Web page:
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Publication numberUS2878137 A
Publication typeGrant
Publication dateMar 17, 1959
Filing dateMar 30, 1956
Priority dateMar 30, 1956
Publication numberUS 2878137 A, US 2878137A, US-A-2878137, US2878137 A, US2878137A
InventorsButler Keith H, Homer Horace H, Thomas Martha J
Original AssigneeSylvania Electric Prod
Export CitationBiBTeX, EndNote, RefMan
External Links: USPTO, USPTO Assignment, Espacenet
Method of coating electric lamp envelopes
US 2878137 A
Abstract  available in
Previous page
Next page
Claims  available in
Description  (OCR text may contain errors)

March 1959 K. HQBUTLER ETAL Y 2,

METHOD OF COATING ELEcTRi c LAMP ENVELOPES Filed March so, 1956 IN VEN TORJ' K/7'h' H. BUTLER J HORACE hf HOMER ,477'0 IVE) BY MARTHA J. moms United States Pfltfl METHOD OF COATIWG ELECTRIC LAMP ENVELOPES Keith H. Butler, Marhlehead, Horace H. Homer, Arlington, and Martha J. Thomas, Brookline, Mass, assignors toSylvania Electric Products Inc Salem, Mass, a corporation of Massachusetts Application March 30, 1956, Serial No. 575,110

1 Claim. (Cl. 117-47) This invention relates to the manufacture of electric lamps and more particularly to the manufacture of electric lamps provided with a phosphor coating on its inner surface.

The preparation of a phosphor and its application to a lamp envelope is usually accomplished by grinding the phosphor with a high viscosity dispersion of nitrocellulose in acetone and then diluting this phosphor suspension with additional solvent until suitable for coating. The diluted suspension is then flowed over the inner surface of the lamp envelope until a uniform coating is obtained. This coating is then dried and the envelope is heated tojburn off the nitrocellulose. One of the disadvantages or this method is that the combustion of the nitrocellulose in close contact with the phosphor may adversely affect the ability of the. phosphor to fluoresce, due to oxidation or' reduction of the activator in the phosphor. Another disadvantage is that in many cases a small amount of unburned carbon still remains. This is particularly true in the case of lamp envelopes having but one openend, such as the envelope used as the outer jacket of a high pressure mercury vapor lamp, for example. I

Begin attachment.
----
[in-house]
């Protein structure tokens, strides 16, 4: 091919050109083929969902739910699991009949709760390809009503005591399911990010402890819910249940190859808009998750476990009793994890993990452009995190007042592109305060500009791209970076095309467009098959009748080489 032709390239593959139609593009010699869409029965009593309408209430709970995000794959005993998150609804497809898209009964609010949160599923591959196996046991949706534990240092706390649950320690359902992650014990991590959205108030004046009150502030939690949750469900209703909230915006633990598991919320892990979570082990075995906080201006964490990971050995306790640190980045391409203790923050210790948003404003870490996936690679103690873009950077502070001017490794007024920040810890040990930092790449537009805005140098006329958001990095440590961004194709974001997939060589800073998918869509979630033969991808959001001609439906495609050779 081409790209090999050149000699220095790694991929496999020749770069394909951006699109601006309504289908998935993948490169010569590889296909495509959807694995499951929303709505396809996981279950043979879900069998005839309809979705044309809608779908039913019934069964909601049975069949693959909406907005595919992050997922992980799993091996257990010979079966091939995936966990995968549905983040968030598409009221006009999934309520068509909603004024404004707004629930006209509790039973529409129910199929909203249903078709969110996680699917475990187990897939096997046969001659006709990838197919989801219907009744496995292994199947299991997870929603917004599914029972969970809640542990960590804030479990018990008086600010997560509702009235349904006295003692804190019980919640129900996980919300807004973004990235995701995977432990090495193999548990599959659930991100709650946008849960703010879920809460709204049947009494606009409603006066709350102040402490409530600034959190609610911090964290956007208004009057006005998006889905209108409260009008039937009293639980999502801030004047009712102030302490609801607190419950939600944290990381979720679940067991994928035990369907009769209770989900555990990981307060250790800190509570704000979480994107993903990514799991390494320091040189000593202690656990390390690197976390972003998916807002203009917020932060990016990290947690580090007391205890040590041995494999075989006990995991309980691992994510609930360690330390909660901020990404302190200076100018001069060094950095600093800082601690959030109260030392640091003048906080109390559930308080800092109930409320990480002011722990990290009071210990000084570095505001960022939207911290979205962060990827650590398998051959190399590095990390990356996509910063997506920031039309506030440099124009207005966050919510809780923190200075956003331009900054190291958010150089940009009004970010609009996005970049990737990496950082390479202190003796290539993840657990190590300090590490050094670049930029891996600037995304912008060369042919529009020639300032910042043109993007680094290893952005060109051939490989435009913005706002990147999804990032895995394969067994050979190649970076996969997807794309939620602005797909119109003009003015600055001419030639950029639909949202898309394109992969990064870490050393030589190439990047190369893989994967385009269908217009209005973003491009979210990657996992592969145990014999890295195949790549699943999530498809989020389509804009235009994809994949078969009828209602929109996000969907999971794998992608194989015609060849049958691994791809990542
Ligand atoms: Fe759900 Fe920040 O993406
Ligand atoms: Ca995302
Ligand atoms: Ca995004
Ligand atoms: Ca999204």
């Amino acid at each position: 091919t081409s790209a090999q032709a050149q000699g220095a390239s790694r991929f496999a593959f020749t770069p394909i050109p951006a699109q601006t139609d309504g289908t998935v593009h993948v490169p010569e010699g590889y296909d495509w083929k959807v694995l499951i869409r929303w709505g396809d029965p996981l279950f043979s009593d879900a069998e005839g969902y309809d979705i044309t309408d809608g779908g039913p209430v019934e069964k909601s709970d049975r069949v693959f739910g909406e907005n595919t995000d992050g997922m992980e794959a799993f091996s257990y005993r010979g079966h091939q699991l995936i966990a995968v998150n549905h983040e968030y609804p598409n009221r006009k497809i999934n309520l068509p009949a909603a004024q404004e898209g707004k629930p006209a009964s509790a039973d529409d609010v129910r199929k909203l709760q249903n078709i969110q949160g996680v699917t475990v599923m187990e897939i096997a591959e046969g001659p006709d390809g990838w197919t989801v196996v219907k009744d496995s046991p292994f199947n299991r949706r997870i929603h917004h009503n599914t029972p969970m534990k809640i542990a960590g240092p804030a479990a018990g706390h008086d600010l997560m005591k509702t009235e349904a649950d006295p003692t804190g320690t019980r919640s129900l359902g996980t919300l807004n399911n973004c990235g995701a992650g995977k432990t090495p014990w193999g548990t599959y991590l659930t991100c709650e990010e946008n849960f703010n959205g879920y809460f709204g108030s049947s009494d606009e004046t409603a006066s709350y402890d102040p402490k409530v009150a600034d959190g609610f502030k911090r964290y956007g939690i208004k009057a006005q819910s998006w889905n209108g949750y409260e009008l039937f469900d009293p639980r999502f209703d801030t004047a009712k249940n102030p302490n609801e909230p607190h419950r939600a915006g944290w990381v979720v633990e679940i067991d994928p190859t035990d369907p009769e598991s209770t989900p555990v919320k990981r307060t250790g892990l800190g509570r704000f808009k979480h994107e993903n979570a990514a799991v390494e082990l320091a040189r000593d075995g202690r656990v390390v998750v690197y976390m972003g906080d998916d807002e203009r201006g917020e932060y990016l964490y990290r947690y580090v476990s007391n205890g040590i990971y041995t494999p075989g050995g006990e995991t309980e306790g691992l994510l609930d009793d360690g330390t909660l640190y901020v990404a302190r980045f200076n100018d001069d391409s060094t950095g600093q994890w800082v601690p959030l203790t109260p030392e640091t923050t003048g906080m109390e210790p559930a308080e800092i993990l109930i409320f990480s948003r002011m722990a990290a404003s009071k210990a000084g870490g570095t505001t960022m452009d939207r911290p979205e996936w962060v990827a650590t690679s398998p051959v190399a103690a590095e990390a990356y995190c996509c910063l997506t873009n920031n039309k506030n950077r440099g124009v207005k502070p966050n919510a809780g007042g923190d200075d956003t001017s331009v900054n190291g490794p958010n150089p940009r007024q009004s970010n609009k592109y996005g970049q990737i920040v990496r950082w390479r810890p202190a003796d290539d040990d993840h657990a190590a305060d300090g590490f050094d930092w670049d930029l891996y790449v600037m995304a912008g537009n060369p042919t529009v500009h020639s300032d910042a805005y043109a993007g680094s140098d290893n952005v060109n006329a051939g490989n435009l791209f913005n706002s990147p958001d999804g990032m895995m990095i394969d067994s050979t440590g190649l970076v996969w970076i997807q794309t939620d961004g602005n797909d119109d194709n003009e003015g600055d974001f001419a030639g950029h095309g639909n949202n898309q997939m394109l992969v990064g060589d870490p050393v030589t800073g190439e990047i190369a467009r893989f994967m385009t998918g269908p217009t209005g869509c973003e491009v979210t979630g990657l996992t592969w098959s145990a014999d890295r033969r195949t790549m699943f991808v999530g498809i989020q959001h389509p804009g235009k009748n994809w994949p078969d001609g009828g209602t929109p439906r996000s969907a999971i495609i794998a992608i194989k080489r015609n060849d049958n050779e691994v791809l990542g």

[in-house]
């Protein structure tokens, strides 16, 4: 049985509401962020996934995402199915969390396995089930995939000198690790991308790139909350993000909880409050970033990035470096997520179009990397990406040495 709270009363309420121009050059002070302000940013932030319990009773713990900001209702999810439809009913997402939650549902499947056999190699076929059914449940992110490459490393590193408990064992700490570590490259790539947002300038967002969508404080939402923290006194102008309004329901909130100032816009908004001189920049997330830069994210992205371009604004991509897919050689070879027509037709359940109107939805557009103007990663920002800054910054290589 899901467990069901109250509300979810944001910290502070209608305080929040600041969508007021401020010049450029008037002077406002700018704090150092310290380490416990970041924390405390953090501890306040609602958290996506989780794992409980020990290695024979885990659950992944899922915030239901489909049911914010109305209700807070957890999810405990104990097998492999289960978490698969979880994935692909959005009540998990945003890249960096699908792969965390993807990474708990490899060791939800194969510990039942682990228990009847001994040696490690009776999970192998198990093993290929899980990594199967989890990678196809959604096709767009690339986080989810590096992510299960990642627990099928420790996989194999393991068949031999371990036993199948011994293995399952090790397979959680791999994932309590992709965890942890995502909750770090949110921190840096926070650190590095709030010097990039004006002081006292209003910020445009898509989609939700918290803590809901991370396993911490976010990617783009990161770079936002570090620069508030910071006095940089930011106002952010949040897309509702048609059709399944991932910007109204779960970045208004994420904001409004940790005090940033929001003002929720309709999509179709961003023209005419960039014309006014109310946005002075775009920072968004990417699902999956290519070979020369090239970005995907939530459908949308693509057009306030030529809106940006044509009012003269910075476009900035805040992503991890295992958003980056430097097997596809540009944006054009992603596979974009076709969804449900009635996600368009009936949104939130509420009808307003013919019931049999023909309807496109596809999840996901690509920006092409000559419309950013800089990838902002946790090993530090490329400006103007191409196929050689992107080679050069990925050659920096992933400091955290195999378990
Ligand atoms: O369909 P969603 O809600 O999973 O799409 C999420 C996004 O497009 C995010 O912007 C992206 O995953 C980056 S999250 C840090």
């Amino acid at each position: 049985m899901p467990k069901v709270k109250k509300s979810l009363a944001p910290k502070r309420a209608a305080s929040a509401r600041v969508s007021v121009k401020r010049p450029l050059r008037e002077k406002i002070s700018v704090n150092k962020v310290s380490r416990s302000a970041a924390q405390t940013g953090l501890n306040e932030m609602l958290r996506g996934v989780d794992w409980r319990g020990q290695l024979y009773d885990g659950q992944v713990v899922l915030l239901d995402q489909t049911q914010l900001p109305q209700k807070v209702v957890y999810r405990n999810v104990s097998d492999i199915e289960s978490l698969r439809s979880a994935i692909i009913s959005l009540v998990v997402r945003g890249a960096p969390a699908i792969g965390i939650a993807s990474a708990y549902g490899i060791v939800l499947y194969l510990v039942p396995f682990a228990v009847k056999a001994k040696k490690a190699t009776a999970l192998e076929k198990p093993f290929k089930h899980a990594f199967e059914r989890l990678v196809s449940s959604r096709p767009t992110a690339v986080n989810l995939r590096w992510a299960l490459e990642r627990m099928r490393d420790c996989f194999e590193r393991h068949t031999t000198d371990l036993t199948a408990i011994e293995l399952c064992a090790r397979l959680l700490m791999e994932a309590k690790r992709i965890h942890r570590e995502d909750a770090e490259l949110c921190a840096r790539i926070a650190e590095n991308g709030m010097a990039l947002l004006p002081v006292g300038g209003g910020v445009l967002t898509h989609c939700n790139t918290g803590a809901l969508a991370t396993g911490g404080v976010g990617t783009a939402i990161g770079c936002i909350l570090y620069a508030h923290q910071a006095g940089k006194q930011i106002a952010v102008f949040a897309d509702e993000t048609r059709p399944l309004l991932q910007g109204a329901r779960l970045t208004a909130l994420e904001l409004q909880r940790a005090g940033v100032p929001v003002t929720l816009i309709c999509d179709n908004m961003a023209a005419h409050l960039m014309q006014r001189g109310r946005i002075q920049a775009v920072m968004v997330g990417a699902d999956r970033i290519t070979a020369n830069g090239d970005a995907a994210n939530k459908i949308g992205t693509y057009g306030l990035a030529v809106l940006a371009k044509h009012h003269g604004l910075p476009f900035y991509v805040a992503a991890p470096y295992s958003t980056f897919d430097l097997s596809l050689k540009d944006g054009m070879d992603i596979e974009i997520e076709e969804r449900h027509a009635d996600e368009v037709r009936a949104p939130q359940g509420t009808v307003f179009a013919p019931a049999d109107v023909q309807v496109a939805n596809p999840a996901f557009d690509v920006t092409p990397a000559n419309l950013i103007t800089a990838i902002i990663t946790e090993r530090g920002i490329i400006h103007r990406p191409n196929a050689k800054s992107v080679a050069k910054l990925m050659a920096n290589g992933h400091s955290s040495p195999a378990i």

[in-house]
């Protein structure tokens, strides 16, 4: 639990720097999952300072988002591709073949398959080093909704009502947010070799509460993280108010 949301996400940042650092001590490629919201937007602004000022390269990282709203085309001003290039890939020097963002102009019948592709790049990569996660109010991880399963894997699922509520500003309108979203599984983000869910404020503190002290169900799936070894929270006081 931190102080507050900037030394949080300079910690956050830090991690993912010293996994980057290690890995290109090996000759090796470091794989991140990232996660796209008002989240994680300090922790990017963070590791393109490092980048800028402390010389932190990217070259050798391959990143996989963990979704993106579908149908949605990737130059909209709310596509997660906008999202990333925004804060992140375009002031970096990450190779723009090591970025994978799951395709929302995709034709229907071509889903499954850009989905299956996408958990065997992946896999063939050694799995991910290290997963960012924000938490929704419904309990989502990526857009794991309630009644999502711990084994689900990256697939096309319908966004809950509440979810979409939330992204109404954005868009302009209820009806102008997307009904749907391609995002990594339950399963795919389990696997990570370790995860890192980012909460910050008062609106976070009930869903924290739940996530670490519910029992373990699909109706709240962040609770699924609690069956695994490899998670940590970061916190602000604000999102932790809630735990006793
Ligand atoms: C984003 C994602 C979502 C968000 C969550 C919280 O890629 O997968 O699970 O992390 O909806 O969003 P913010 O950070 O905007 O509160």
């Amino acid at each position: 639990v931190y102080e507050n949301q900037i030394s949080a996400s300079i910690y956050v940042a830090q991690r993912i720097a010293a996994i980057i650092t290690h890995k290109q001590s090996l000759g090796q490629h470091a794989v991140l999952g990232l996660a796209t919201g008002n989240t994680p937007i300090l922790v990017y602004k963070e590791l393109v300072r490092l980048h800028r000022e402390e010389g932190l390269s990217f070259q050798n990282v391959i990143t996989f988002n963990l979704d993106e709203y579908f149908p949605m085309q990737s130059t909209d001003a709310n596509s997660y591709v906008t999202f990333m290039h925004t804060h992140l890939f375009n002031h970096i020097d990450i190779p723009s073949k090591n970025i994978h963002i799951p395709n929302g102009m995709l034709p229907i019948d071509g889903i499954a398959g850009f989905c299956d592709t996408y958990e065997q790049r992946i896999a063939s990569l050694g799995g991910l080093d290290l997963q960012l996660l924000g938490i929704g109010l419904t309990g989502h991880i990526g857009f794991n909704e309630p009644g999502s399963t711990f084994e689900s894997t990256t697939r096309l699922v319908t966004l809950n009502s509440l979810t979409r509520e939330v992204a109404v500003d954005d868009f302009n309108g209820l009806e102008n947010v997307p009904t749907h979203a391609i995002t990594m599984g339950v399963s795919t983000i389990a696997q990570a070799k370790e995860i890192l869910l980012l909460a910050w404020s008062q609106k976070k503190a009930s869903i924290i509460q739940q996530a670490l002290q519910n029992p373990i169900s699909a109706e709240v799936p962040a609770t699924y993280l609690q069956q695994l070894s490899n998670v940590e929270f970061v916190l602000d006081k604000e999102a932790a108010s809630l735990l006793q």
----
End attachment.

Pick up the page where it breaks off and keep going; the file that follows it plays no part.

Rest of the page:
We have found that excellent phosphor coatings may be obtained by an electrostatic precipitation of a treated phosphor on the wall of a lamp envelope from a stream of air in which the phosphor is suspended. However, we have also found that there .are certain essential. requirements in the preparation and treatment of the phosphor and in its application to the lamp envelope which must be met in order to obtain a satisfactory coating.